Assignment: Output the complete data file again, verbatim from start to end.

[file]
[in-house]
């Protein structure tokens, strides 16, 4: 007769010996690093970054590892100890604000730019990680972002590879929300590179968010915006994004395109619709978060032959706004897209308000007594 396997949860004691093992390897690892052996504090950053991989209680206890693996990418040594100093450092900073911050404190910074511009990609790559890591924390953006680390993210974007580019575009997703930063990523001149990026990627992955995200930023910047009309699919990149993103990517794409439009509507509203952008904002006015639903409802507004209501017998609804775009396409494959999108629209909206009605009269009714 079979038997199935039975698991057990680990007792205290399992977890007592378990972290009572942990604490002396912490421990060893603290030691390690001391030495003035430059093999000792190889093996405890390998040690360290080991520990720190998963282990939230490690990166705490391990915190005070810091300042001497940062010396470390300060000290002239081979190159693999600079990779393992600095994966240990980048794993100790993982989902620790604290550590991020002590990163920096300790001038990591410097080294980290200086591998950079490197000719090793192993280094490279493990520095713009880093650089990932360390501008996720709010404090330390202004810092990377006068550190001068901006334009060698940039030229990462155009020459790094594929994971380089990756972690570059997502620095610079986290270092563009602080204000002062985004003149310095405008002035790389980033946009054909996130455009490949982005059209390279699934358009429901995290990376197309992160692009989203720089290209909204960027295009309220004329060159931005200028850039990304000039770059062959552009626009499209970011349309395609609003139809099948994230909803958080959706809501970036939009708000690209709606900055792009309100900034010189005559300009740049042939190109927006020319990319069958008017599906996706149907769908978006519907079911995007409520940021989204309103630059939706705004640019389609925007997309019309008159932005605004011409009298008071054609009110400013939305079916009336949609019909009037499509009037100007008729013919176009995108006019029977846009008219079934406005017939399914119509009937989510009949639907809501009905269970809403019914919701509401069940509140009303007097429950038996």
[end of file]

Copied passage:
[in-house]
């Protein structure tokens, strides 16, 4: 007769010996690093970054590892100890604000730019990680972002590879929300590179968010915006994004395109619709978060032959706004897209308000007594 396997949860004691093992390897690892052996504090950053991989209680206890693996990418040594100093450092900073911050404190910074511009990609790559890591924390953006680390993210974007580019575009997703930063990523001149990026990627992955995200930023910047009309699919990149993103990517794409439009509507509203952008904002006015639903409802507004209501017998609804775009396409494959999108629209909206009605009269009714 079979038997199935039975698991057990680990007792205290399992977890007592378990972290009572942990604490002396912490421990060893603290030691390690001391030495003035430059093999000792190889093996405890390998040690360290080991520990720190998963282990939230490690990166705490391990915190005070810091300042001497940062010396470390300060000290002239081979190159693999600079990779393992600095994966240990980048794993100790993982989902620790604290550590991020002590990163920096300790001038990591410097080294980290200086591998950079490197000719090793192993280094490279493990520095713009880093650089990932360390501008996720709010404090330390202004810092990377006068550190001068901006334009060698940039030229990462155009020459790094594929994971380089990756972690570059997502620095610079986290270092563009602080204000002062985004003149310095405008002035790389980033946009054909996130455009490949982005059209390279699934358009429901995290990376197309992160692009989203720089290209909204960027295009309220004329060159931005200028850039990304000039770059062959552009626009499209970011349309395609609003139809099948994230909803958080959706809501970036939009708000690209709606900055792009309100900034010189005559300009740049042939190109927006020319990319069958008017599906996706149907769908978006519907079911995007409520940021989204309103630059939706705004640019389609925007997309019309008159932005605004011409009298008071054609009110400013939305079916009336949609019909009037499509009037100007008729013919176009995108006019029977846009008219079934406005017939399914119509009937989510009949639907809501009905269970809403019914919701509401069940509140009303007097429950038996």